There should be no confusion about what a customer expects from the business relationship with a supplier. A critical aspect of a company’s go-to-market tactics is having clear processes and effective systems that create strong connection points to the customer.
What are you most critical business processes? How are these related to customer satisfaction?
Who owns these processes?
These four successful companies who used the 9Stucks approach have radically different business models:
- Manufacturer of large, custom test equipment
- Engineering services consulting firm
- Printer of trade magazines
- Manufacturer of precision electronic assemblies
Even though they are very different businesses, there is ONE critical thing they all had in common:
They all had one customer-centric, internal process that had no clear ownership.
Each one of them lacked distinct accountability and ownership by ONE person over ONE important process linked directly to their customers.
Examples of these processes include:
- Custom equipment company: response to an RFP – the equipment proposal
- Engineering firm: the written consulting scope of work/proposal
- Printer: the magazine’s page design layouts
- Precision electronics company: the detailed order specs
One of these businesses had a person who was responsible for “…facilitating the weaving of processes among the cross functional groups that connect us to our customers.” Sounds very professional, but being a facilitator ≠ ownership of those key processes.
The CEO of the precision electronics assembly company was frustrated with frequent problems related to the order specifics (e.g. delivery release dates, piece count, delivery locations, quality tests) for ABC Inc., one of their largest customers.
Here’s a summarized recap of the ‘insider’ discussion between yours truly acting as CEO Coach and the CEO (Bill):
CEO (Bill): There are many instances where we can’t seem to get the order details right. We end up fixing too many customer issues.
ME: Who owns the order?
Bill: Well, we need to get a number of groups involved with processing of orders in our shop…
ME: It’s good that sales, engineering, QC and finance are all involved with new orders, but “Who owns the order?”
Bill: It isn’t that simple.
ME: It may not be easy, but…is there one person who owns (and is accountable for) all the order details?
ME: You’ve been talking about order problems with ABC for a while now. When are you going to fix it?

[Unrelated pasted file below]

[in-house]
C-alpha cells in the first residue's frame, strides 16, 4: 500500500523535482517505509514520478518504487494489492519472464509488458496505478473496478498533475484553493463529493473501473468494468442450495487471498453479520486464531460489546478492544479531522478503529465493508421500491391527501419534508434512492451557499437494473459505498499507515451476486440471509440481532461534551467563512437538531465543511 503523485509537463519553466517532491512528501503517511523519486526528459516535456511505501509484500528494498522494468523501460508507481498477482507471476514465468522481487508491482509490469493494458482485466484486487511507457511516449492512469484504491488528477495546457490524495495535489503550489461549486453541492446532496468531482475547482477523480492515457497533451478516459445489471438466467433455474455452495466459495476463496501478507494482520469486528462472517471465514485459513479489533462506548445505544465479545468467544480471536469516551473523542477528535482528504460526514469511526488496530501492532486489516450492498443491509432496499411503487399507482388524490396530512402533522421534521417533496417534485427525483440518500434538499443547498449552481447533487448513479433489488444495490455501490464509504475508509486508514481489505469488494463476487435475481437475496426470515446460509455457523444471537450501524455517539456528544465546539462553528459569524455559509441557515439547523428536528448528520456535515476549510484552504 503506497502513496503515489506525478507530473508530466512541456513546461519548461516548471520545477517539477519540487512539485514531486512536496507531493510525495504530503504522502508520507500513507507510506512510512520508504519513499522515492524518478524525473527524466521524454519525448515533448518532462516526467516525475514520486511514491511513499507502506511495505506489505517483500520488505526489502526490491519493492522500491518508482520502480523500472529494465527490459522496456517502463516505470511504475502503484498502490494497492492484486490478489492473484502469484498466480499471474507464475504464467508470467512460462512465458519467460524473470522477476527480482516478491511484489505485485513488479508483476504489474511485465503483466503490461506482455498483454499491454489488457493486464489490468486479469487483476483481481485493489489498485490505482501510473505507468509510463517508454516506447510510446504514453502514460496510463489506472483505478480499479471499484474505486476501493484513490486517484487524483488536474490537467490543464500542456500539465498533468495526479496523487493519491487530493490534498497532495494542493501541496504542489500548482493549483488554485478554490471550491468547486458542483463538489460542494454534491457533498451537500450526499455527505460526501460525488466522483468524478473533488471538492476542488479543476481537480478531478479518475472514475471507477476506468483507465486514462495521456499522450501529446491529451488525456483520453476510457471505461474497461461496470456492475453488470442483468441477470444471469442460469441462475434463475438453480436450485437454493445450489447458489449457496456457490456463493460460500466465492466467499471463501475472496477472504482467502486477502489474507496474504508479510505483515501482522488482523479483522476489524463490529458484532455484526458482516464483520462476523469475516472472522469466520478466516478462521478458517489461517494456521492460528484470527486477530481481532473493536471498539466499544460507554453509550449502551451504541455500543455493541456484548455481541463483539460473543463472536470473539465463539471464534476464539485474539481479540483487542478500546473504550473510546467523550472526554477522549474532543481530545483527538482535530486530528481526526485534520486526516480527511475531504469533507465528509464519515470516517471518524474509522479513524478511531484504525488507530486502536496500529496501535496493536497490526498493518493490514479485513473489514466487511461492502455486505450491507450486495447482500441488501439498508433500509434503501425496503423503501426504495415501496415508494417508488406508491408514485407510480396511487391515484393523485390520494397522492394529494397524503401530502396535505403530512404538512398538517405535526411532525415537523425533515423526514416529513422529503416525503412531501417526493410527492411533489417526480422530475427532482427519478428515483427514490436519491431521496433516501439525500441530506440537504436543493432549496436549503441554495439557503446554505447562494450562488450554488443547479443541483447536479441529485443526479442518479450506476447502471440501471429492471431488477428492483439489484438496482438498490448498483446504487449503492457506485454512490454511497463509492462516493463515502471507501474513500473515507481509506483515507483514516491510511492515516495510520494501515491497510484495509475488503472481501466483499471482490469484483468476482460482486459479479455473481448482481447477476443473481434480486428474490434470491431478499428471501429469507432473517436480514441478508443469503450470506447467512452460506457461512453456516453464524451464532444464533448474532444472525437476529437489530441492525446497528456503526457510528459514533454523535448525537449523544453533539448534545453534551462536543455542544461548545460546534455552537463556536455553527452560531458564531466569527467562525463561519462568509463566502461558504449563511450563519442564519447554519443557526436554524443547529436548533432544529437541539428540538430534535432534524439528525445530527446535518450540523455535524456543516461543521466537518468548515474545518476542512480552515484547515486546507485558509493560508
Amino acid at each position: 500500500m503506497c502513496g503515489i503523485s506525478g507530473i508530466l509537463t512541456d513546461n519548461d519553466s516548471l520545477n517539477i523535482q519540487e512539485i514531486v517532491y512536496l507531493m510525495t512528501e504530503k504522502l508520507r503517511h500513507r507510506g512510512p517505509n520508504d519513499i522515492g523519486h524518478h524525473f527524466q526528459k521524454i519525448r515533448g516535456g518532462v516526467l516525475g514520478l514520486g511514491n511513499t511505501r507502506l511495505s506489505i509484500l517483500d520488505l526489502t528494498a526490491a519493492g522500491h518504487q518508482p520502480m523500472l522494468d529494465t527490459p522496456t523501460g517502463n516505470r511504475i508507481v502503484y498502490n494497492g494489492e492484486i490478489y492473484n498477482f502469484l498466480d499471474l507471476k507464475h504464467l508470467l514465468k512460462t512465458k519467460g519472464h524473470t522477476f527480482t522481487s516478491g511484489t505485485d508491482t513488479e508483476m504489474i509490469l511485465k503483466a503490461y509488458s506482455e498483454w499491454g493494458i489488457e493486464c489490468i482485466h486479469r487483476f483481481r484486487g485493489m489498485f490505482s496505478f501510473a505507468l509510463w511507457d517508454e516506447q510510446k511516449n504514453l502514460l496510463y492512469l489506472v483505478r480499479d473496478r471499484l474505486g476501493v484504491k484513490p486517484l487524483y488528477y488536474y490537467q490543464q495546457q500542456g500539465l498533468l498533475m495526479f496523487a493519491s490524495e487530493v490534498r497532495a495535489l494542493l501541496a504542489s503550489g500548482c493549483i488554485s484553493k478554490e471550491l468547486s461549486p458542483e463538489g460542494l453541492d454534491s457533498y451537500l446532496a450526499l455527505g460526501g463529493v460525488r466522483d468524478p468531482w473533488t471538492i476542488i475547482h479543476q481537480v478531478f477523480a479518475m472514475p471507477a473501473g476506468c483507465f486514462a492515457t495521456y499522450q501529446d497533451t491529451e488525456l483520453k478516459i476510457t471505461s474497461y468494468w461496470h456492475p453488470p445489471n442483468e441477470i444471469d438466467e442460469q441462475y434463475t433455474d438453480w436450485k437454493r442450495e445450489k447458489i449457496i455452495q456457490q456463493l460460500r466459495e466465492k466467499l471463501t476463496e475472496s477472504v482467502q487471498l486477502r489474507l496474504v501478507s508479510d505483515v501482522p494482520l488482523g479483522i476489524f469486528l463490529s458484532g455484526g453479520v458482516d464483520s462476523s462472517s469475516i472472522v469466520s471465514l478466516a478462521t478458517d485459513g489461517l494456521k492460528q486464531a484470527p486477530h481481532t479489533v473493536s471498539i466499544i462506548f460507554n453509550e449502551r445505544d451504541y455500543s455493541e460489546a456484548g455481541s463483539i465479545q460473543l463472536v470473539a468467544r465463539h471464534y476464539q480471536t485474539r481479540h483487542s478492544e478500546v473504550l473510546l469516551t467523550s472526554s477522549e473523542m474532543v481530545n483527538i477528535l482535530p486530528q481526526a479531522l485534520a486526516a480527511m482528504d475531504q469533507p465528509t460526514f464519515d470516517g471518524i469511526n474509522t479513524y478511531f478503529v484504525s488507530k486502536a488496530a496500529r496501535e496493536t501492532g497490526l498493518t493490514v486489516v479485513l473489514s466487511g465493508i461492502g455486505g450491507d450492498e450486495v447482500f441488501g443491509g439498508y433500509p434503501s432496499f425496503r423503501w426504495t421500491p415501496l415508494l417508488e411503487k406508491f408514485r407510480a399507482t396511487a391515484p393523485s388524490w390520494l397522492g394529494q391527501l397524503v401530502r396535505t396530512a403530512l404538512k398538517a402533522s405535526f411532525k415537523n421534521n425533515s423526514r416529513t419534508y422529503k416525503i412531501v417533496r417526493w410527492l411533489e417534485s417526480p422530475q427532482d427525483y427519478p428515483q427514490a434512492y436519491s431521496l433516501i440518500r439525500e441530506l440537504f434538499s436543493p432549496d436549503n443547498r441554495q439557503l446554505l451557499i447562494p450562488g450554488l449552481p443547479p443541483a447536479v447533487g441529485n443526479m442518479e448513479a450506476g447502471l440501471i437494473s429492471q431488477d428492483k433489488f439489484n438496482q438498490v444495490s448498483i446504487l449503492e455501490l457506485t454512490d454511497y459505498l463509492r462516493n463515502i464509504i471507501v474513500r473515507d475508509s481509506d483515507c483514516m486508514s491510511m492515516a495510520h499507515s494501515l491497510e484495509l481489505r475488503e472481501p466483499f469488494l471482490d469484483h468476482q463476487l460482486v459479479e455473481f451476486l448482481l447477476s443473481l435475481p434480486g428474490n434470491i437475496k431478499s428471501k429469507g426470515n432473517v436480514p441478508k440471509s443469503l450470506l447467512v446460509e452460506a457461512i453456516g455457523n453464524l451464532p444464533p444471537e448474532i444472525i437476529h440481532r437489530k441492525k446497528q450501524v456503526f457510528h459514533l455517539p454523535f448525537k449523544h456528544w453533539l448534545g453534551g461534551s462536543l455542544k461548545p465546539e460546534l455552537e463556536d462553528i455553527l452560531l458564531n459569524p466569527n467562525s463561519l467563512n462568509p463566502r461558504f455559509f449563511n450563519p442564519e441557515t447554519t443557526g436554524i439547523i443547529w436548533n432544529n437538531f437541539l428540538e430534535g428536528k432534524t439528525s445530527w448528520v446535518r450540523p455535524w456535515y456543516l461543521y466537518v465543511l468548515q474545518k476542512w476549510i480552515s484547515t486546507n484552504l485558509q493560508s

Why does this matter? This whole topic may seem too obvious to even mention, but unfortunately I’ve seen many instances in a variety of companies where the broad and specific customer needs are taken for granted or simply ignored.
There is an old saying I like to use to describe situations like this: “That which is owned by all is cared for by no one.” (Unknown)
To Bill’s credit he decided to act – he had ‘had enough’. Bill’s tactics were not complicated, but they were effective:
- ABC was a ‘top 5’ account. Bill set up a face to face meeting with ABC’s point person. He and a few of his key people (sales, operations, engineering) visited ABC at their place of business.
- They agreed on the specific nature and examples of the order issues.
- ABC admitted they had a role in some of the confusion —> late orders, quick, sometimes unrealistic leadtimes
- Bill’s team documented the detailed order process flow (sideways review) both for ABC and for other accounts. They looked for any unique aspects of the ABC order process. They found a few ‘special characteristics’ that required the order flow for ABC to be customized somewhat. Bill assigned ABC’s account/order ownership to one sales engineer.
- They met again with ABC, shared the business process analysis, explained to ABC their revised internal process and introduced the new contact person assigned to ABC. They outlined their expectations from ABC and got cooperation and new committment from the customer.
- The new processes worked. On time deliveries went from less than 60% to over 95% and the quality issues disappeared.
- ABC recognized the positive changes and shifted business from their second supplier back to Bill’s company.
Do you have fuzzy accountability around key processes that directly impact your overall customer relationships? If so, how can you fix them?